Although we did not collect the test data and so cannot be sure that all necessary variables were controlled across tests, we did use our standard methodology for analysis within the GameBench dashboard.
This involves, for example, using the Chart Selection feature to highlight gameplay sections only, ignoring menus and load screens. It also means we only recorded minimum frame rates that occured while gameplay animation was onscreen (including animation that took place behind an in-game prompt or pop-up).
GameBench Labs is the service side of GameBench Ltd, offering:
- Data collection, using crowd data from users of the free version of GameBench, plus hired testers in a range of markets who have been trained to use GameBench tools in combination with a strict game-testing methodology;
- Product ratings, based on GameBench’s industry-recognised system for objectively grading gaming experiences, useful for a top-level summary of results, competitor analysis, internal KPI-setting and external marketing;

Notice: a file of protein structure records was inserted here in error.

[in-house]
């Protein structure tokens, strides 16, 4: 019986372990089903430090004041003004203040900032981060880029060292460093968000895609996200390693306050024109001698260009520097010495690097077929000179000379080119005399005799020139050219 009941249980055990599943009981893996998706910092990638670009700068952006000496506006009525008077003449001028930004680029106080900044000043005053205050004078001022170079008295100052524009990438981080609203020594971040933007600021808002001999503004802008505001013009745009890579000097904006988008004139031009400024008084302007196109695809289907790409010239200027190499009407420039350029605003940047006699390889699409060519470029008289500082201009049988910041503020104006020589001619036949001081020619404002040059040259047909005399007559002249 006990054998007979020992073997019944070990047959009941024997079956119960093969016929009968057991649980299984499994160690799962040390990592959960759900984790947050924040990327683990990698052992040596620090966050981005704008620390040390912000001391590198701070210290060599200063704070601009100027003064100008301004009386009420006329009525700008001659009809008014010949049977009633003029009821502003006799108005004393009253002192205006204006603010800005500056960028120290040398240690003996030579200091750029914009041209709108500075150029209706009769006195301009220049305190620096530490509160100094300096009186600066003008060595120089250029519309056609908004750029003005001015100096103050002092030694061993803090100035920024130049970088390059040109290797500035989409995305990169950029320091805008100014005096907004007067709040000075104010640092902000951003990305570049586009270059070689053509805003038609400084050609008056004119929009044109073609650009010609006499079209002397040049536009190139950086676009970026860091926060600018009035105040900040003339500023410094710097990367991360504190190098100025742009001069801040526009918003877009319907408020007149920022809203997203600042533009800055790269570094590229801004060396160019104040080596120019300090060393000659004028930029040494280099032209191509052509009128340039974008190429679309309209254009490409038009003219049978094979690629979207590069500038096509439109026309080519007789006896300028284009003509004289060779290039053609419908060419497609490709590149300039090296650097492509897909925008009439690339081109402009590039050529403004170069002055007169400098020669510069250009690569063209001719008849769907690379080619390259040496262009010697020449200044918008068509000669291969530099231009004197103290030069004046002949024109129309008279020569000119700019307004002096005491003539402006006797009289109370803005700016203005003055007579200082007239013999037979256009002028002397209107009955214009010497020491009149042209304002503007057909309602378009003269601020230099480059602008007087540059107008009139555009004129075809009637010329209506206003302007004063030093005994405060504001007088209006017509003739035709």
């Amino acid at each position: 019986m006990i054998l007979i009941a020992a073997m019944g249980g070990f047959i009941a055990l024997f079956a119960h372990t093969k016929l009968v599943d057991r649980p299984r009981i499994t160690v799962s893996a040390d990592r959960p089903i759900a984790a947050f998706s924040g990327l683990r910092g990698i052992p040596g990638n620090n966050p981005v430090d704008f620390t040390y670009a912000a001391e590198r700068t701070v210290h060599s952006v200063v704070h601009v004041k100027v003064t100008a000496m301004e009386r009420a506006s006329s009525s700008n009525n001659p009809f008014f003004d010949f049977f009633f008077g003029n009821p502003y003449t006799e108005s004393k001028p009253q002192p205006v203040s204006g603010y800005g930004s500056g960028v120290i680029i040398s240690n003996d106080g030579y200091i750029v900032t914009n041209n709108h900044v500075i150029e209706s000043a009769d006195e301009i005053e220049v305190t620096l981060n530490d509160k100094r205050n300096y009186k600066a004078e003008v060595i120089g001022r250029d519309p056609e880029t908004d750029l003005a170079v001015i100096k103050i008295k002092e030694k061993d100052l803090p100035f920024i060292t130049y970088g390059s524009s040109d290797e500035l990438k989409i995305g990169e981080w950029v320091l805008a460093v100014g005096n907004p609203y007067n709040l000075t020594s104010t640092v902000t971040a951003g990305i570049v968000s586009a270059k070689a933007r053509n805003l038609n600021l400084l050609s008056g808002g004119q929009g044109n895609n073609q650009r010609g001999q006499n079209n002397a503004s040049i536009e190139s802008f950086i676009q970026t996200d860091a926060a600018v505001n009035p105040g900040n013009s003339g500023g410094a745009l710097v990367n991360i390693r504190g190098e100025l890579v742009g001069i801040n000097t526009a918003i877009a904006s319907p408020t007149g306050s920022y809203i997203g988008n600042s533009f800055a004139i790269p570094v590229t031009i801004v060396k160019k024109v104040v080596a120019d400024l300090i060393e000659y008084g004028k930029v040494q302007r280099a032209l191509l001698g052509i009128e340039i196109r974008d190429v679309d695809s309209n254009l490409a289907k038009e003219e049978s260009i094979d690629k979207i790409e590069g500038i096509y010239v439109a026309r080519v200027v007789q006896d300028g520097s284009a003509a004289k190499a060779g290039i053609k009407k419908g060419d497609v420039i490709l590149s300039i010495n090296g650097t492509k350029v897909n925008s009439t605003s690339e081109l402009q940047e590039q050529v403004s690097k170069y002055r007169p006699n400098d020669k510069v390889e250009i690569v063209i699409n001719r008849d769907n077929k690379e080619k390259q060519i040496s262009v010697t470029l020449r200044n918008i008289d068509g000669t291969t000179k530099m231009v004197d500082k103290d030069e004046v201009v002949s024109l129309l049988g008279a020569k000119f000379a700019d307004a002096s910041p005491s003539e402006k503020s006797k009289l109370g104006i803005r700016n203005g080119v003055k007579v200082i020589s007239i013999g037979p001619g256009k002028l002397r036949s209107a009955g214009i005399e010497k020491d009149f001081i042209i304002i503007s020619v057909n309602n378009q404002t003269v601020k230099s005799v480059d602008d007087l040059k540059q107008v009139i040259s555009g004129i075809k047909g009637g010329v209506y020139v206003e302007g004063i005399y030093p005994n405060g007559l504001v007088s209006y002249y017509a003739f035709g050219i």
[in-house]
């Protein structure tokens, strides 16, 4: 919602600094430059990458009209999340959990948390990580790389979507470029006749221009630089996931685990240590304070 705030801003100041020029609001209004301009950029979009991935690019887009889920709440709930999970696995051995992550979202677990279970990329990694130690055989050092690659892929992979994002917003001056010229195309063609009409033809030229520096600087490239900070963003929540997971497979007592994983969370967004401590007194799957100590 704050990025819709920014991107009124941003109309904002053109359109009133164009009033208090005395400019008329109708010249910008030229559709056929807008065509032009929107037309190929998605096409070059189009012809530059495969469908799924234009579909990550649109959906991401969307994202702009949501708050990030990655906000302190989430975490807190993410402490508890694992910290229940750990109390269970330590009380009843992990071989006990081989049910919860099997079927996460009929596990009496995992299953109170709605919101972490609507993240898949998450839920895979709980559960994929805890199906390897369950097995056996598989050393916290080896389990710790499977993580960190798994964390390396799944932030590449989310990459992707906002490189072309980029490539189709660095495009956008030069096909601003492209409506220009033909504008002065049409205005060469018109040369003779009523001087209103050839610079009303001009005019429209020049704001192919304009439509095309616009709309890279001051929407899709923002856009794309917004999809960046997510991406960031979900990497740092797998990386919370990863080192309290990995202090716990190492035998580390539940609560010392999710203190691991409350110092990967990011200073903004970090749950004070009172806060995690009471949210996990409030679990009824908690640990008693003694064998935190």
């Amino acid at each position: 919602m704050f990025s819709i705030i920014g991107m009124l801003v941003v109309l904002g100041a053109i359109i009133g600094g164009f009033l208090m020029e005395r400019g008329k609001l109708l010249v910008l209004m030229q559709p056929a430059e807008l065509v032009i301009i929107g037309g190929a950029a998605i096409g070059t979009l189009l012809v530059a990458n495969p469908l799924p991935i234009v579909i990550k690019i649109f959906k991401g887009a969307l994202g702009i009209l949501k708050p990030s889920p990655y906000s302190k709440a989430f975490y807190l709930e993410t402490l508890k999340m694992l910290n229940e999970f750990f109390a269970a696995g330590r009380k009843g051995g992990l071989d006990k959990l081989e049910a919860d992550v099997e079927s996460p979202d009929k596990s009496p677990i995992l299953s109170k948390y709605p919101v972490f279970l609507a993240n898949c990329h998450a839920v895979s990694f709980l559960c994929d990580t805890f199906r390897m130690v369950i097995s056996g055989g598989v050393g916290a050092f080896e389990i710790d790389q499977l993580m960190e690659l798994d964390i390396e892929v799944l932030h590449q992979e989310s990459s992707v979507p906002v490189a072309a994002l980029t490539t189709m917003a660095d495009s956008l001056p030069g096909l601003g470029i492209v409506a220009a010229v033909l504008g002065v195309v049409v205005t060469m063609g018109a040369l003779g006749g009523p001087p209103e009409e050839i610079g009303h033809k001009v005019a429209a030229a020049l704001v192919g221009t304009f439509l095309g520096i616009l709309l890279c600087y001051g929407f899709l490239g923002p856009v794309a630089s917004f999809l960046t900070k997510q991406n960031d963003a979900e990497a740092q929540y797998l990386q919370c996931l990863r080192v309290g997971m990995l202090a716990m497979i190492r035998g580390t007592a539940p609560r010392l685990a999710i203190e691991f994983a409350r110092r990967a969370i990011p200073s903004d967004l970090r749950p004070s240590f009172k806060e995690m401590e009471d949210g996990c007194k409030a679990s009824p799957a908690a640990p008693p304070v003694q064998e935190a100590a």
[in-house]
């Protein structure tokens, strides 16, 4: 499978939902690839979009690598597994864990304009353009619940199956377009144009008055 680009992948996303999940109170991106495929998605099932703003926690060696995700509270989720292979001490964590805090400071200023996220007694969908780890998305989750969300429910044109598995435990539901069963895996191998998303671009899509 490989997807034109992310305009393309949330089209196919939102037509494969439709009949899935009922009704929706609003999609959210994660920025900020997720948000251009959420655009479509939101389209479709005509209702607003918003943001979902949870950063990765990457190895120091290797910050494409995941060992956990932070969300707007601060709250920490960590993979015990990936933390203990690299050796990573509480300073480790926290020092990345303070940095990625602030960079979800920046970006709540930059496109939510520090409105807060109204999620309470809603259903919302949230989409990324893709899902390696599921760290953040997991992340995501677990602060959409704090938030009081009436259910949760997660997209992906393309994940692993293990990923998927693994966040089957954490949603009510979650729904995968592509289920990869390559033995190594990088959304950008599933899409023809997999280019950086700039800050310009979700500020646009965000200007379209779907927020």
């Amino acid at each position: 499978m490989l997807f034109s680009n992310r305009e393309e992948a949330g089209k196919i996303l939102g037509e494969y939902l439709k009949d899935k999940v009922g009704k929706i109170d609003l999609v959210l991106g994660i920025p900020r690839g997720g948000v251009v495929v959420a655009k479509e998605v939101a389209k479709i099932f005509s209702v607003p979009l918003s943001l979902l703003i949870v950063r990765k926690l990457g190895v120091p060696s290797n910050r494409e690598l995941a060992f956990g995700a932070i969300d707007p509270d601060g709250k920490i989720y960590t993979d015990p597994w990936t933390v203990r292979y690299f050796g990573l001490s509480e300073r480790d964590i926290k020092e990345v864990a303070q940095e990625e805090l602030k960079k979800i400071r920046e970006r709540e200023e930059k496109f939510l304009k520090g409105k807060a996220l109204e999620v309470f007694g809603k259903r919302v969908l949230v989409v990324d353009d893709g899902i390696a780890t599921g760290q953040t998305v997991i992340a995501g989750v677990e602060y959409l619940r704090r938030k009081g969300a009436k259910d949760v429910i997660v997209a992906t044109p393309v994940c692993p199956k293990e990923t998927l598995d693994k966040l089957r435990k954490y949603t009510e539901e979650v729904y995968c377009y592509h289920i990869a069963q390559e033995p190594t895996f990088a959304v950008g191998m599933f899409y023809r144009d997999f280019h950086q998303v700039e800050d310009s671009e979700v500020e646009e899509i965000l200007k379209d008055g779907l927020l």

- Performance analysis, including competitor analysis and highlighting likely bottlenecks and optimisation issues;
A top-tier game studio was keen to know how their latest casual farming game compared to a rival in the same genre. We provided our industry-standard ratings that showed that they did have a serious performance issue on Android (shown in the grid below).
We found consistent graphical under-performance on Android, relative to both the competing title and to our our own expectations based on GameBench crowdsourced data.
Our profiling data shows that this under-performance took the form of low and excessively variable frame rates on all three Android devices tested, such that the user would be likely to perceive jerky animations throughout a gameplay session. While the competing game was also far from perfect, suffering some significant frame rate drops, it was much smoother overall, as highlighted by our ratings.
On the basis of our findings, we were able to point towards a likely CPU optimisation issue as the root cause. The game-under-test was a casual game, but was as heavy on the CPU as a high-intensity game like PUBG Mobile, using around 3x more CPU than we’d expect. In turns, this appeared to cause the GPU to be under-utilised, versus what we saw with the rival game also versus our observations from other casual games like Monument Valley 2 or Angry Birds.
Our report helped the QA team to get the necessary attention and resources to dig deeper and begin to solve the issue.